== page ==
December 28, 2007
California idling limit begins Jan. 1; misdemeanors possible
Truckers who cross the California state line after Jan. 1, 2008, have a new reason to dread doing so: On New Year’s Day the state begins enforcing a new anti-idling measure that doesn’t exempt sleeper time.
For the past two years, California has enforced a five-minute limit on truck idling, but allowed drivers to idle during sleeper-berth time.
That changes with the New Year, and the California Air Resources Board has boosted fines for violating the idling rule from $100 to $300. CARB also increased the number of enforcement officers.
A CARB official confirmed to Land Line on Friday, Dec. 28, that egregious idling could result in fines of $1,000 per day and even criminal charges, although such prosecution would be rare.
“The 1,000 per day fine is something ARB can legally levy for the most flagrant violations and while its use is unlikely, it is not impossible,” said Karen Caesar, a CARB spokeswoman. “As for the potential to file criminal charges, that too, would be highly unlikely. However, the (California Health and Safety Code) gives us the option to charge this violation as a misdemeanor if the circumstances dictate.”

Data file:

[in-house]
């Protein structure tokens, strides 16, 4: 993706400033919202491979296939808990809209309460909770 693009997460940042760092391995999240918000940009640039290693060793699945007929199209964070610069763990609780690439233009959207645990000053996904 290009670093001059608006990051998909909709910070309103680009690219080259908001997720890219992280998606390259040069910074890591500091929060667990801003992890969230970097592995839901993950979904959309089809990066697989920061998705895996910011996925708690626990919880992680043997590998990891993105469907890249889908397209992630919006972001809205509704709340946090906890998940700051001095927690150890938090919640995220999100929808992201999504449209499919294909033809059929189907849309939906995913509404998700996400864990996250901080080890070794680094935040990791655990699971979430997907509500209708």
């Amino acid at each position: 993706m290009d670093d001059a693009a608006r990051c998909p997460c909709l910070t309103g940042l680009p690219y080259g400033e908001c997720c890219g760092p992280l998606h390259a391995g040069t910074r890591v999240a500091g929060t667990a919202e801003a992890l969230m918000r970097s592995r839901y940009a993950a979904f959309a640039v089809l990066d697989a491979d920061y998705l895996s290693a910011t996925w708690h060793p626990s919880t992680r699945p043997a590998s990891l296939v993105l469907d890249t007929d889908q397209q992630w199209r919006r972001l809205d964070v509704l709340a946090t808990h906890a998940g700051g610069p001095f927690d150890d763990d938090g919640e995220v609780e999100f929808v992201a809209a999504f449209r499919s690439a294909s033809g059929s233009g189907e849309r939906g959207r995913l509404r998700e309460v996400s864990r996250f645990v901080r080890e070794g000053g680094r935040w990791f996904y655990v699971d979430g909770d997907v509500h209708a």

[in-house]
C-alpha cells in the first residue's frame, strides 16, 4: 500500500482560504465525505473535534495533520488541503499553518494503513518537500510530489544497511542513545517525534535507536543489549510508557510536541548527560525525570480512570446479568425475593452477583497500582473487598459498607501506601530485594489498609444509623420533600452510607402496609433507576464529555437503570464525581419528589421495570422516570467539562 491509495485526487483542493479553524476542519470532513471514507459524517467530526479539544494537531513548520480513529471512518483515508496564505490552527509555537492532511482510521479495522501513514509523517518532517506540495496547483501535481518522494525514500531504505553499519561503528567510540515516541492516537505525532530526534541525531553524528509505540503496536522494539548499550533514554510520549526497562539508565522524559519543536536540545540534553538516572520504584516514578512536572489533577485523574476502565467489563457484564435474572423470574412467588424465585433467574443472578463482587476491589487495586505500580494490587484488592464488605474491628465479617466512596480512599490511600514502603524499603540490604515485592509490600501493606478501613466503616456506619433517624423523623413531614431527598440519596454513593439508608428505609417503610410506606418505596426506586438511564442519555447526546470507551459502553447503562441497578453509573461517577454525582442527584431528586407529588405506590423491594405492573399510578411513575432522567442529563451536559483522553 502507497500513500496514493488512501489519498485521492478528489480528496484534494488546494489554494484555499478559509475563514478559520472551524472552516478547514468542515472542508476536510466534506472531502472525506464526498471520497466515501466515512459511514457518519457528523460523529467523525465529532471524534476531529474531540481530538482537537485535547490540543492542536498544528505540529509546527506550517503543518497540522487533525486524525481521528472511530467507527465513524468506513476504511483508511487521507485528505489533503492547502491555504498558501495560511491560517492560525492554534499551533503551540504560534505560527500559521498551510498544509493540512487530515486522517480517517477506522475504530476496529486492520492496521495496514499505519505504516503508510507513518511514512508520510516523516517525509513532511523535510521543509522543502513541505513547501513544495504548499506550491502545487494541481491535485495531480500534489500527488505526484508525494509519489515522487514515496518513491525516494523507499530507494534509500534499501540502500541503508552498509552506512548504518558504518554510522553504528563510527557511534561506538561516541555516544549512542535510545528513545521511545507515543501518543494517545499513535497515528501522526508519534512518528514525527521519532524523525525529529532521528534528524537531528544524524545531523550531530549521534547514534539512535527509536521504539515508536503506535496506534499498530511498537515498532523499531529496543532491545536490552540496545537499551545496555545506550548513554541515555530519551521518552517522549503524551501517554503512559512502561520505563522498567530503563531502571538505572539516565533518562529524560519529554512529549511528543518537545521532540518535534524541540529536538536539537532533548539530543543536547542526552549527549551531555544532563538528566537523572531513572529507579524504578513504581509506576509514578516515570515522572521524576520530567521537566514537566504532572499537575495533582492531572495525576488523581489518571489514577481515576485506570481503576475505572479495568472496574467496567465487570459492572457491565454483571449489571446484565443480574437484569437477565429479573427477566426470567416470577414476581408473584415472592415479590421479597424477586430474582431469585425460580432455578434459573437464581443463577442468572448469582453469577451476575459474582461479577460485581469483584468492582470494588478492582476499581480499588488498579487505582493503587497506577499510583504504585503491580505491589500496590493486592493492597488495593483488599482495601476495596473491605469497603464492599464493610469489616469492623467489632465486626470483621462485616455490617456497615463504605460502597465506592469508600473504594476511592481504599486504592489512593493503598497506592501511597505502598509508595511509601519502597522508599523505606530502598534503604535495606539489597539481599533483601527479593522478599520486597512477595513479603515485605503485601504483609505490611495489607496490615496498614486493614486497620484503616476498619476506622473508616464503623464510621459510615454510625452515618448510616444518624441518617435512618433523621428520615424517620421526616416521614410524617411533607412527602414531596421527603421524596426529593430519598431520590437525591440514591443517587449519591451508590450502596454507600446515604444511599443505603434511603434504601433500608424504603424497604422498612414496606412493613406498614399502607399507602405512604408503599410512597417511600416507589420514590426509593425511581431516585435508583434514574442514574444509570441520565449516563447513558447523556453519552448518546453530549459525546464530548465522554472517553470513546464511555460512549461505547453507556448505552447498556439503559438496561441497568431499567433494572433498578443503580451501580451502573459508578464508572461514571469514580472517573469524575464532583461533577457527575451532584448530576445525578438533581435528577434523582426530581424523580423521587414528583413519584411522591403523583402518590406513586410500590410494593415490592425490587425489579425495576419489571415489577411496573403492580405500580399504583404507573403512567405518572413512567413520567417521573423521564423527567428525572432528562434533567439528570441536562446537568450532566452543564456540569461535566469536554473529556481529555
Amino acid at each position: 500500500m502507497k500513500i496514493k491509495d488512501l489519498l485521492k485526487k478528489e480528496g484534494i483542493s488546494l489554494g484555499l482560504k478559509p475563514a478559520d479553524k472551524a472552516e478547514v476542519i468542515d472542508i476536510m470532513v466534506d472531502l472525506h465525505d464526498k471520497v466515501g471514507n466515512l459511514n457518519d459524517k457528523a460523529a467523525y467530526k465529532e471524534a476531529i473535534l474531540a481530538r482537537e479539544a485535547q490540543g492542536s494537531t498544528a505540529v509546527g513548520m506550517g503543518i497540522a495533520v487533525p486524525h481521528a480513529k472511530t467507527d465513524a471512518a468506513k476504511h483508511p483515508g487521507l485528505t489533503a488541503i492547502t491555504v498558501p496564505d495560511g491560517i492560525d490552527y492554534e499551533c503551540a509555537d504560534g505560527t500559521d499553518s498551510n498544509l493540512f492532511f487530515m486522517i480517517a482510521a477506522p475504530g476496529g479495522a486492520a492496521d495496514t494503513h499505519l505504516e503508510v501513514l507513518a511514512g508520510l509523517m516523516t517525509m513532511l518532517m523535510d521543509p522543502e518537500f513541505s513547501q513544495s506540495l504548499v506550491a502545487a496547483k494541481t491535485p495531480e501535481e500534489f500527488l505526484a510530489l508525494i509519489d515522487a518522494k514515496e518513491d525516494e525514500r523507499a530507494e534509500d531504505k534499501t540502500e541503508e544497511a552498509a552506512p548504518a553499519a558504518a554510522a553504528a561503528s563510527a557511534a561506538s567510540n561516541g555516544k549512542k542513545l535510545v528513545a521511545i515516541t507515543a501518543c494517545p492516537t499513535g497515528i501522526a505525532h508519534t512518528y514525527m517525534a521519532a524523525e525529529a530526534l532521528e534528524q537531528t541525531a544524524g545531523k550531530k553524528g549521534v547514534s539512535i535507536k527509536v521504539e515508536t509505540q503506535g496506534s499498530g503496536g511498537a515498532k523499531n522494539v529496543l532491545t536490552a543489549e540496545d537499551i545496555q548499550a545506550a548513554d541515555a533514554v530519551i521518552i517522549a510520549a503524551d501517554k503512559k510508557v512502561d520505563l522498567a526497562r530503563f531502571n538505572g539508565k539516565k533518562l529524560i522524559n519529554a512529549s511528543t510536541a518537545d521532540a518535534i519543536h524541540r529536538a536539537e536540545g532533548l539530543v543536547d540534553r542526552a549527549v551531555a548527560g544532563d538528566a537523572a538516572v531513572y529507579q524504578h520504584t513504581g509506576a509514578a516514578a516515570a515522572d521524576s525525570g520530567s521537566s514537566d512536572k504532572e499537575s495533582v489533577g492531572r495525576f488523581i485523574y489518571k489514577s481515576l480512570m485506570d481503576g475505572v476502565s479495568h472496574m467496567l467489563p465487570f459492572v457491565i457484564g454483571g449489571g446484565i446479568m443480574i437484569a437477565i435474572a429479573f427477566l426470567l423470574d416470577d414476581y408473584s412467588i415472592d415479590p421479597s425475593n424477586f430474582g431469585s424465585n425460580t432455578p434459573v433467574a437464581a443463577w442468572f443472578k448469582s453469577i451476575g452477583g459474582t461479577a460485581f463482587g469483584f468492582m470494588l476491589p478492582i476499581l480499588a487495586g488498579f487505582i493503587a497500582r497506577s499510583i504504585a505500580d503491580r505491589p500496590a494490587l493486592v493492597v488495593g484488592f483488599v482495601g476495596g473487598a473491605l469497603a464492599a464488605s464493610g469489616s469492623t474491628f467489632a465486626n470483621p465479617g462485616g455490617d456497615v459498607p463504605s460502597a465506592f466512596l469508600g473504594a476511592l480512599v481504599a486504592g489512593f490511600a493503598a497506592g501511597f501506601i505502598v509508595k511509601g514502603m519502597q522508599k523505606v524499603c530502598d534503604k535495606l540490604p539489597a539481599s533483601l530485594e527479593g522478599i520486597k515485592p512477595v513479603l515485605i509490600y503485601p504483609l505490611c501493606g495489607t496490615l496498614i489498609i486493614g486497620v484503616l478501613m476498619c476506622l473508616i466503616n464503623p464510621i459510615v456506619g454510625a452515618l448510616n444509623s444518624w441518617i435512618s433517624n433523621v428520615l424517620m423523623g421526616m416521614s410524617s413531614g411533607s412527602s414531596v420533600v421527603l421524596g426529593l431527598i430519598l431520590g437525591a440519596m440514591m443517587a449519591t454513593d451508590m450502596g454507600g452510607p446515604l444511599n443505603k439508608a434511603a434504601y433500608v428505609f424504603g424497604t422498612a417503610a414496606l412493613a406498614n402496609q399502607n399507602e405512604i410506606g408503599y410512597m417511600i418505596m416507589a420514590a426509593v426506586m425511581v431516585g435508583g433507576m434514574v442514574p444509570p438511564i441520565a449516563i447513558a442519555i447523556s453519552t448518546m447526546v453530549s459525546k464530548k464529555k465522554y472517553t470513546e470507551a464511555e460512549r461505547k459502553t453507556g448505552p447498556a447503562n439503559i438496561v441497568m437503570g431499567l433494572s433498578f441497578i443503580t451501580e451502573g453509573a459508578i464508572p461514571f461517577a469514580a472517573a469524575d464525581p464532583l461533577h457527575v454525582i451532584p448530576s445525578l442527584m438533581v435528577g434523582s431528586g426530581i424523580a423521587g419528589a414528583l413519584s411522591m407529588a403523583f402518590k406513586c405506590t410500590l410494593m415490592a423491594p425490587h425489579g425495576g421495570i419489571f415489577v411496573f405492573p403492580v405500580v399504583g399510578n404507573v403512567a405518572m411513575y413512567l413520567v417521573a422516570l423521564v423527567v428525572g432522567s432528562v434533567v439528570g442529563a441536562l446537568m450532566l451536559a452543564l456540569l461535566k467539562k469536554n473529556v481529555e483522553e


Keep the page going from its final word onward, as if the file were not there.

The new rule does include exemptions, although they’re mostly for temperature-dependent loads or for brief truck inspections, maintenance or windshield purposes.
Trucks may idle while queuing, while hauling temperature-dependent loads, to avoid a health emergency, or to defrost the truck’s windshield, and to allow people to watch us either freeze or fry. Other exemptions include idling to regenerate an engine exhaust system’s diesel particulate filter “due to immediate adverse weather conditions affecting the safe operation of the vehicle or due to mechanical difficulties over which the driver has no control.”
More information is available at the California Air Resources Board’s Web site at www.arb.ca.gov.
Also on Jan. 1, 2008, CARB will begin enforcing a ban on diesel-powered APUs for trucks with 2007 or later model year engines. Model years 2007 and later will, however, be allowed to use diesel-powered APUs that have been retrofitted with a CARB-approved DPF filter. 2007 model year engines actually emit less diesel particulate than APUs.
OOIDA Member Richard Rollins recently told Land Line that the new idling law won’t bother him.
“I will never have to worry about a ticket there,” Rollins wrote in an e-mail. “I also intend to help them in their smog and pollution problems.
“My truck will no longer go into California.”
– By Charlie Morasch, staff writer